Co-Creating Schools of the Future through Appreciative Inquiry
In the Spring of 2008, two school district administrators embarked on a journey to explore how asset based conversations made possible through a process of Appreciative Inquiry might help a community to examine its schools, determine what is of greatest value to continue doing, and generate possibilities for action and innovation in order to better prepare students for a future world.
Energetic Learning Campus – The Story
This is a seven minute description of the journey to the “Energetic Learning Campus” along with the voices of some students, parents and staff.
Appreciative Inquiry emerged as a topic of interest in the professional dialogue of British Columbia School Superintendents during the 2005/2006 school year: Here was a process that clearly aligned with our desire to honor the experience and work with the strengths of our teachers and school administrators. Here was a process that provided the structure for bringing together the diverse voices of staff, students, parents, and community members. Here was a process that could not only help us to clarify a common vision for the future of our schools but to identify the very practical next steps we could take to move us in that direction.
As we learned more, we were energized and excited by the ideas surrounding AI. Subsequently, we decided to hold an AI event. During our AI event, students participated in a full-day forum, during which they worked through exercises for the Discovery and Dream stages of the inquiry. Adults (including staff, parents, and community members) attended two evening sessions, each lasting three hours. In the first session they worked through the Discovery exercises and in the second they worked through the Dream exercises. Each session was repeated over three days, providing adults with a choice of dates for which to enroll. Discovery and Dream sessions were offered three weeks apart.
The inquiry culminated in a weekend summit focusing on the Design and Destiny stages. Students and adults came together for the summit, which took place on a Friday evening and Saturday. The summit was scheduled one month after the Dream sessions. A total of 270 participants, including staff, students, parents and community members took part.
The Pomeroy Sports Center quickly became a community hub. The city reports that almost one thousand people aged eight to eighty, are using the walking/running track on a daily basis. The ELC will be part of the hub. Large windows will allow community members to see learning activities as they happen. Students will use the track and ice surfaces for daily physical activity and plans are in place for intergenerational fitness/learning opportunities. Student learning is integrated with the community, in order to provide real-world experiences and opportunities for learning and growth across a number of dimensions. Creative and critical thinking is a prominent goal in our education program.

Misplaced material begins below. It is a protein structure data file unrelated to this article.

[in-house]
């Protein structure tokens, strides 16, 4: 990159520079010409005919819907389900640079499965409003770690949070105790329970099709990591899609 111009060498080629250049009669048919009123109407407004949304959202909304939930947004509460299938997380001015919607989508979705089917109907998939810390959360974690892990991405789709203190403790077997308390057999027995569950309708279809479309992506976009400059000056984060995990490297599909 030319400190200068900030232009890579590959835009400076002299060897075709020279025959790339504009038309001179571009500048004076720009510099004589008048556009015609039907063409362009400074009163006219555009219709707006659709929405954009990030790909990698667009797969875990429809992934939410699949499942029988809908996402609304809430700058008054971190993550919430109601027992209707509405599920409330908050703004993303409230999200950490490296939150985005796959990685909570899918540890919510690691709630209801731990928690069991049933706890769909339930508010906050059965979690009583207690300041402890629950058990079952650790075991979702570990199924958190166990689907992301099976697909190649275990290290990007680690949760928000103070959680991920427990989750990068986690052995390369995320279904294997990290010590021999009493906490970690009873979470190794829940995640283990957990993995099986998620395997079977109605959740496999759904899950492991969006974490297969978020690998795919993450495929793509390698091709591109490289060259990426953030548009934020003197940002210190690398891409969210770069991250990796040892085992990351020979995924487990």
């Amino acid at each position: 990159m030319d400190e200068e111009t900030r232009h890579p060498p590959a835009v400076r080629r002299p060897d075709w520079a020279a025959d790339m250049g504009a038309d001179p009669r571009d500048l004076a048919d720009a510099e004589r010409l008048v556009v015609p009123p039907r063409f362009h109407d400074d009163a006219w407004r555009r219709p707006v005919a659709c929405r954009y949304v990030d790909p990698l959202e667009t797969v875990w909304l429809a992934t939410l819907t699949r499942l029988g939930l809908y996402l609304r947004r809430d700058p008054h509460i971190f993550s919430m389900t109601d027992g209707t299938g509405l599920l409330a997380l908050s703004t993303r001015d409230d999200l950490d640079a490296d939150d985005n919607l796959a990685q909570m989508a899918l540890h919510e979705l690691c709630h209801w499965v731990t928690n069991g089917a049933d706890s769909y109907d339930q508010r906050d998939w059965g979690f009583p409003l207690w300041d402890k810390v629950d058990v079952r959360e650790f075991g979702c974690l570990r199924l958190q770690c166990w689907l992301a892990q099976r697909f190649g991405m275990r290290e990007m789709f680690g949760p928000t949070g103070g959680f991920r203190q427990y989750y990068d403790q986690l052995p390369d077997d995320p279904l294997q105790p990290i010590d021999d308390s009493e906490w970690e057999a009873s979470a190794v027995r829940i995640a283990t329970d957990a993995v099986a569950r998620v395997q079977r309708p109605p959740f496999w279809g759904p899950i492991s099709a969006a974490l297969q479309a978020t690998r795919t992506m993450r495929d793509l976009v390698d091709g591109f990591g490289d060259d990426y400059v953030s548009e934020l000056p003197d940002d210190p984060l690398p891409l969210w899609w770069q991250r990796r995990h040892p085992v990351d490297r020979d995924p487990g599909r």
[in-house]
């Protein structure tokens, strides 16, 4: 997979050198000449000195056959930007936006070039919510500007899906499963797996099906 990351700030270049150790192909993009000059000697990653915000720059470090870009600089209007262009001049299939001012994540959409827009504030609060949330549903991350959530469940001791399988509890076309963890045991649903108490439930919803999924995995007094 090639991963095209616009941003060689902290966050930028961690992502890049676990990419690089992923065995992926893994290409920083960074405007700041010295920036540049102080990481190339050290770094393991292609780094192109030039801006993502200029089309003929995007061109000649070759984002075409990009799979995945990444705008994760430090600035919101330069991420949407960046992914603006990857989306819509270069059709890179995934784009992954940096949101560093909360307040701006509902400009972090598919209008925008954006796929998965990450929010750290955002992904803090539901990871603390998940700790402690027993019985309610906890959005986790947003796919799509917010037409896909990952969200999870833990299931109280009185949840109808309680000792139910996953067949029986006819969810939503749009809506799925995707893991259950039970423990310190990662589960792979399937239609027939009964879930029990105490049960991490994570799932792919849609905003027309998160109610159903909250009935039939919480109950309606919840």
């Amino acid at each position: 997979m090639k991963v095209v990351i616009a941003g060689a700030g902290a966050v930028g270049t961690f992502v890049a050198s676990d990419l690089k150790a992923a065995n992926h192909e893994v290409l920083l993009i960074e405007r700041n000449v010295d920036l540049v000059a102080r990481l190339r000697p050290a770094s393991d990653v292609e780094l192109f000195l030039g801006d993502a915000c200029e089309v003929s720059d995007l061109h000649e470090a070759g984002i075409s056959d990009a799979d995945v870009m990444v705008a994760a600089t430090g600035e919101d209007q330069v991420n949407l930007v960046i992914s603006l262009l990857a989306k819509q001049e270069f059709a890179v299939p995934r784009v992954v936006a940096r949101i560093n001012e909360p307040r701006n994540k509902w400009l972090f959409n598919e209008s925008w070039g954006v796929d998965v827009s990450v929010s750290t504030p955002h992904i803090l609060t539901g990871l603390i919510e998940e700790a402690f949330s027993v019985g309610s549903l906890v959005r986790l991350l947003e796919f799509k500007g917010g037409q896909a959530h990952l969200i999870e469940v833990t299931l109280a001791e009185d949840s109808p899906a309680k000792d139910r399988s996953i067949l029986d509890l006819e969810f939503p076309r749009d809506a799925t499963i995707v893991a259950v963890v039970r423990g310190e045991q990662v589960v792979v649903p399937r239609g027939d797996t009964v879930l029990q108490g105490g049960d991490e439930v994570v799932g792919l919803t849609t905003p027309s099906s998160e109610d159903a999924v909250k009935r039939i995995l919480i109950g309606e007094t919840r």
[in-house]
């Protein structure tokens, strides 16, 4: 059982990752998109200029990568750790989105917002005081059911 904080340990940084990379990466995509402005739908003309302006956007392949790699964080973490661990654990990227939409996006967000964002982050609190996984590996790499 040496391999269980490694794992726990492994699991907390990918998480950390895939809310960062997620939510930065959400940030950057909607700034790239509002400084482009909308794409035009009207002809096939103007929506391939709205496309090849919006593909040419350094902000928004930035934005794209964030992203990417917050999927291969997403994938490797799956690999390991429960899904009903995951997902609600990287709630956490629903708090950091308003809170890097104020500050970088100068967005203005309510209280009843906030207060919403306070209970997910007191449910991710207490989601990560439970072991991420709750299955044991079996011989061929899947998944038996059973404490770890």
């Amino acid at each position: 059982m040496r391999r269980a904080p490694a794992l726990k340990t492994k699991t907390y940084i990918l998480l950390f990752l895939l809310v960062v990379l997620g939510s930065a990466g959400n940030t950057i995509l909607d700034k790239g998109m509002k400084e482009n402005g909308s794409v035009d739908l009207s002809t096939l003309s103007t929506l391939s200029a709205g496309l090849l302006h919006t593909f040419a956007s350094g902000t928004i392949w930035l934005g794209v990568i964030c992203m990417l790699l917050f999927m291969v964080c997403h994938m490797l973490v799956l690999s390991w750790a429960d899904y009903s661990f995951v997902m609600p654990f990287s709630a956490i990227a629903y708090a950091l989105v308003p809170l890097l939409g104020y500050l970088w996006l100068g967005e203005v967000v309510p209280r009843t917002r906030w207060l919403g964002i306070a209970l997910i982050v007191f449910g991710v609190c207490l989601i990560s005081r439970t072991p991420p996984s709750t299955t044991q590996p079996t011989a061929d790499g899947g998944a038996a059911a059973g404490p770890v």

The ELC is located on the first floor of the Sports Center and offers a variety of learning spaces including a wet area, a learning studio and an area for large group presentations and presentations of student learning. Technology at the ELC will be cutting edge. Computers will be available at a 2:1 student/computer ratio.
Meet the Taos Associates Responsible for this Project:
Lesley Lehaye, Ph.D.
Lesley Lahaye has recently retired from her position of Assistant Superintendent with a public school system in a rural area of northeast British Columbia. She has over thirty years’ experience as a special education teacher and district administrator. She is now working as an independent consultant in Educational Leadership.
Lesley worked with colleague Larry Espe on a collaborative action research project and co-authored their dissertation: Co-creating Schools of the Future: Approaching Change in a Canadian Public School System Through Appreciative Inquiry.
The dissertation questions whether the traditional practices in public education are continuing to serve us well. It explores how asset based conversations made possible through a process of Appreciative Inquiry might help a community to examine its schools, determine what is of greatest value to continue doing, and generate possibilities for action and innovation in order to better prepare students for a future world.
Larry Espe is school superintendent of a district located in northeastern British Columbia, Canada. He has been a teacher, principal and district administrator for almost thirty years.
His recent focus has been on the development of an appreciative leadership philosophy in the district that will support change in a pro-active and asset based way. He has developed a keen appreciation for the power of semantics and the constructionist view that “words create worlds.” He believes that public education will require three critical elements if it hopes to keep up with the needs of society in the 21st Century: 1) Relationships of warmth and connection, 2) high quality interactive and engaging pedagogy, and 3) a dramatic shift in business as usual.
He and colleague Lesley Lahaye co-wrote (co-created) their dissertation. Email: firstname.lastname@example.org